News Release

New study in Nature Aging: reversing aging in the blood stem cells and the immune system

Peer-Reviewed Publication

University of Lausanne

From Researchers of the University of Lausanne (UNIL), the Lausanne University Hospital (CHUV) and the Ludwig Institute for Cancer Research, in Switzerland

As we age, our bodies face numerous challenges, including a decline in immune system function and an increased vulnerability to various health issues. An innovative study has recently shed light on these challenges and unveiled a potential solution that could have far-reaching implications for aging individuals.

The Role of Hematopoietic Stem Cells in Immune Function

The aging process is often accompanied by a decline in the proper functioning of the hematopoietic and immune systems, making older adults more susceptible to infections, blood disorders, and even tumor development.

The study* published on August 31st, 2023 in the journal Nature Aging, led by Nicola Vannini, group leader in the Department of oncology UNIL-CHUV in Lausanne (CH) and member of the Lausanne branch of the Ludwig Institute for Cancer Research, focused on a key player in the blood system – hematopoietic stem cells (HSCs). These cells are responsible for generating various types of blood cells, playing a critical role in maintaining a healthy immune system. As we age, HSCs experience a decline in their ability to regenerate blood and show a preference for a specific type of cell lineage, which contributes to immune system dysfunction.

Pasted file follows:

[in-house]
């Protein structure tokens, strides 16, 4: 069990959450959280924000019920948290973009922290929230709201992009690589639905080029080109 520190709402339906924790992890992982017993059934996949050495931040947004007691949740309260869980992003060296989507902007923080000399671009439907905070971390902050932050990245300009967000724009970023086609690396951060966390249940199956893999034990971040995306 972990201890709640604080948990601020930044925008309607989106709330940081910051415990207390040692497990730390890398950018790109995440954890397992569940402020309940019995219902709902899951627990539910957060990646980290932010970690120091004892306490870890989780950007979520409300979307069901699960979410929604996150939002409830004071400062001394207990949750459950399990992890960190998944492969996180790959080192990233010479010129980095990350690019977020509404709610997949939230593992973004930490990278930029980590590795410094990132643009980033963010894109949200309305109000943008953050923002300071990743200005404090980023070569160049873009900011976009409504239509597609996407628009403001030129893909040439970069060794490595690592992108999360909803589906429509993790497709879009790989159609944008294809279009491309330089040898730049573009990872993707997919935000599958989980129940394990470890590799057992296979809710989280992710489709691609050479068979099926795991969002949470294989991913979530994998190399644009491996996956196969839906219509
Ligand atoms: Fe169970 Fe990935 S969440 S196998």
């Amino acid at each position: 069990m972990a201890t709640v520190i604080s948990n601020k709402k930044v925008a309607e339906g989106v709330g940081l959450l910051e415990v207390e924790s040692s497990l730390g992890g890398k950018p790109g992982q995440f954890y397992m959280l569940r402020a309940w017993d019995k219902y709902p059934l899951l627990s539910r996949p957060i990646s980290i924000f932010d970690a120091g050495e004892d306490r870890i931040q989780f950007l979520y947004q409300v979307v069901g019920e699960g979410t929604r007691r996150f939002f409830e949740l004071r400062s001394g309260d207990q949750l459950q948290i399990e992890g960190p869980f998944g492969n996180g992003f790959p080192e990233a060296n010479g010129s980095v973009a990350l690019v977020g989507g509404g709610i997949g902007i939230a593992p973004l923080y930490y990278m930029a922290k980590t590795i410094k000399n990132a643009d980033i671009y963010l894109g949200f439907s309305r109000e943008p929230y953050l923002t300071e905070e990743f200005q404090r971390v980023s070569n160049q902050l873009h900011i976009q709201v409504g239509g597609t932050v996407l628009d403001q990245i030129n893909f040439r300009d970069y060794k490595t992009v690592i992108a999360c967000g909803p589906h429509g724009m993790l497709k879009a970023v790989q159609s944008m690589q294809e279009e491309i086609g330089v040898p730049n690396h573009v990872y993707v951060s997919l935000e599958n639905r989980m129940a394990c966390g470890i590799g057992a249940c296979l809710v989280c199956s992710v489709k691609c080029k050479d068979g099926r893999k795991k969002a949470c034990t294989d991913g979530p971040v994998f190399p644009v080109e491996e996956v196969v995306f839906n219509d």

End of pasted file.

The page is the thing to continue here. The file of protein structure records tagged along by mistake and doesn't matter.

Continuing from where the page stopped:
Unveiling the Mitochondrial Connection

However, the researchers discovered a remarkable solution. By introducing a naturel compound called Urolithin A, which targets mitochondria – the energy powerhouses of cells – they were able to reverse the decline in HSC function. Mitochondria abnormalities were identified as a contributing factor to the aging of HSCs. Urolithin A acted as a mitochondrial modulator, effectively restoring the mitochondrial function within HSCs.

Urolithins are not found in food; however, their precursors are. Urolithin A is the result of transformation of ellagic acids and ellagitannins by the gut microflora in humans. Ellagitannins are found in pomegranates, nuts, some berries.

Promising Results in Aging Mice

The most interesting finding of this preclinical study was that this intervention not only rejuvenated the blood reconstitution capability of older HSCs but also improved immune system function in aged mice. When Urolithin A was incorporated as a dietary supplement, it not only revitalized the immune system's lymphoid compartments but also enhanced overall HSC performance. This translated to an improved immune response against viral infections, showcasing the potential of Urolithin A to combat age-related immune system decline.

Implications for the Future

In essence, this groundbreaking research indicates that by encouraging the recycling of mitochondria using Urolithin A, it is possible to reverse the aging process within the hematopoietic and immune systems. These findings hold immense promise for the development of interventions targeted at addressing age-related health conditions in older individuals and pave the way for envisioning clinical trials.


*  Induction of mitochondrial recycling reverts age-associated decline of the hematopoietic and immune systems. Girotra, M., Chiang, YH., Charmoy, M. et al. Nat Aging (2023).

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